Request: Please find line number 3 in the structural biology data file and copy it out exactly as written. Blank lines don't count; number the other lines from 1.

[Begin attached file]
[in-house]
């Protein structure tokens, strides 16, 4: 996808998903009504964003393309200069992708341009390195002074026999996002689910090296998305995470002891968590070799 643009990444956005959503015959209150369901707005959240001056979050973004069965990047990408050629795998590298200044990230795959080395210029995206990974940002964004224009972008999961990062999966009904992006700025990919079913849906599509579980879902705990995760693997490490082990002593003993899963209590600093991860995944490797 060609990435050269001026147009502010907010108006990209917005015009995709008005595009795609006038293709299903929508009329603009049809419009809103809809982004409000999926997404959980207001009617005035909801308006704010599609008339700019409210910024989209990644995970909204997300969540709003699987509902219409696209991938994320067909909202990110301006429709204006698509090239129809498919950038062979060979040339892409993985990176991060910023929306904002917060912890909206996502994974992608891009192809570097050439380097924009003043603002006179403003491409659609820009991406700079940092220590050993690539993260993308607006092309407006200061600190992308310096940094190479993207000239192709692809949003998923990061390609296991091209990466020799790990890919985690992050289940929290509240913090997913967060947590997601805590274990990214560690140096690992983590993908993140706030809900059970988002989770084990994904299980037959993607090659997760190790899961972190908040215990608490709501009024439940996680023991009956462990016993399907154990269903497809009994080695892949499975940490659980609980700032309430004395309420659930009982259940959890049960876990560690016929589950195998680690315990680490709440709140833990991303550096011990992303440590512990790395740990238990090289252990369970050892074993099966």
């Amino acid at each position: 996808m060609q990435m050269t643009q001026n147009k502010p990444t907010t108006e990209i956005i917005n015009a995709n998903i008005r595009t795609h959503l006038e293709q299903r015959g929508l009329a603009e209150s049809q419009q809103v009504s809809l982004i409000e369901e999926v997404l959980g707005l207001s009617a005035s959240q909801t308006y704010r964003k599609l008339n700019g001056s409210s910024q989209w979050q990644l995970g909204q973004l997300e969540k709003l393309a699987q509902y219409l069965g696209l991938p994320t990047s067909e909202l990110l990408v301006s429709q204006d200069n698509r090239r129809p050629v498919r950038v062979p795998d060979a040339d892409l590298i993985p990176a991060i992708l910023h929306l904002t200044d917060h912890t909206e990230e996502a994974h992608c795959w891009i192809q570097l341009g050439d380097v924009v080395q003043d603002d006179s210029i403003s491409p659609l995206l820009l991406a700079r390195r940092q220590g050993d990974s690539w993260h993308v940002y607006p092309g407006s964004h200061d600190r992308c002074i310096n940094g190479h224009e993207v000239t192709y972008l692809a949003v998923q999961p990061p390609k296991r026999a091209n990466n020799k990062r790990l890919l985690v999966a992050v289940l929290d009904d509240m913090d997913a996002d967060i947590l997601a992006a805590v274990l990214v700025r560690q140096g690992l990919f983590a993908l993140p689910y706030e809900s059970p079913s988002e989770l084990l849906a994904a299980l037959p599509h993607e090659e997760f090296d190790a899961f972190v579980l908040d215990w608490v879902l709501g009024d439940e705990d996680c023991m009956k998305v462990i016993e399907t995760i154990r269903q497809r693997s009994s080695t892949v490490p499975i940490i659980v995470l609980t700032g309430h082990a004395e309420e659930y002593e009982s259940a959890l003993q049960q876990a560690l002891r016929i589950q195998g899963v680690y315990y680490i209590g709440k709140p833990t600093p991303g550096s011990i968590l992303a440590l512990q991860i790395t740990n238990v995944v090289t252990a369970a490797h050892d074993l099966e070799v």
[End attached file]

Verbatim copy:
């Amino acid at each position: 996808m060609q990435m050269t643009q001026n147009k502010p990444t907010t108006e990209i956005i917005n015009a995709n998903i008005r595009t795609h959503l006038e293709q299903r015959g929508l009329a603009e209150s049809q419009q809103v009504s809809l982004i409000e369901e999926v997404l959980g707005l207001s009617a005035s959240q909801t308006y704010r964003k599609l008339n700019g001056s409210s910024q989209w979050q990644l995970g909204q973004l997300e969540k709003l393309a699987q509902y219409l069965g696209l991938p994320t990047s067909e909202l990110l990408v301006s429709q204006d200069n698509r090239r129809p050629v498919r950038v062979p795998d060979a040339d892409l590298i993985p990176a991060i992708l910023h929306l904002t200044d917060h912890t909206e990230e996502a994974h992608c795959w891009i192809q570097l341009g050439d380097v924009v080395q003043d603002d006179s210029i403003s491409p659609l995206l820009l991406a700079r390195r940092q220590g050993d990974s690539w993260h993308v940002y607006p092309g407006s964004h200061d600190r992308c002074i310096n940094g190479h224009e993207v000239t192709y972008l692809a949003v998923q999961p990061p390609k296991r026999a091209n990466n020799k990062r790990l890919l985690v999966a992050v289940l929290d009904d509240m913090d997913a996002d967060i947590l997601a992006a805590v274990l990214v700025r560690q140096g690992l990919f983590a993908l993140p689910y706030e809900s059970p079913s988002e989770l084990l849906a994904a299980l037959p599509h993607e090659e997760f090296d190790a899961f972190v579980l908040d215990w608490v879902l709501g009024d439940e705990d996680c023991m009956k998305v462990i016993e399907t995760i154990r269903q497809r693997s009994s080695t892949v490490p499975i940490i659980v995470l609980t700032g309430h082990a004395e309420e659930y002593e009982s259940a959890l003993q049960q876990a560690l002891r016929i589950q195998g899963v680690y315990y680490i209590g709440k709140p833990t600093p991303g550096s011990i968590l992303a440590l512990q991860i790395t740990n238990v995944v090289t252990a369970a490797h050892d074993l099966e070799v």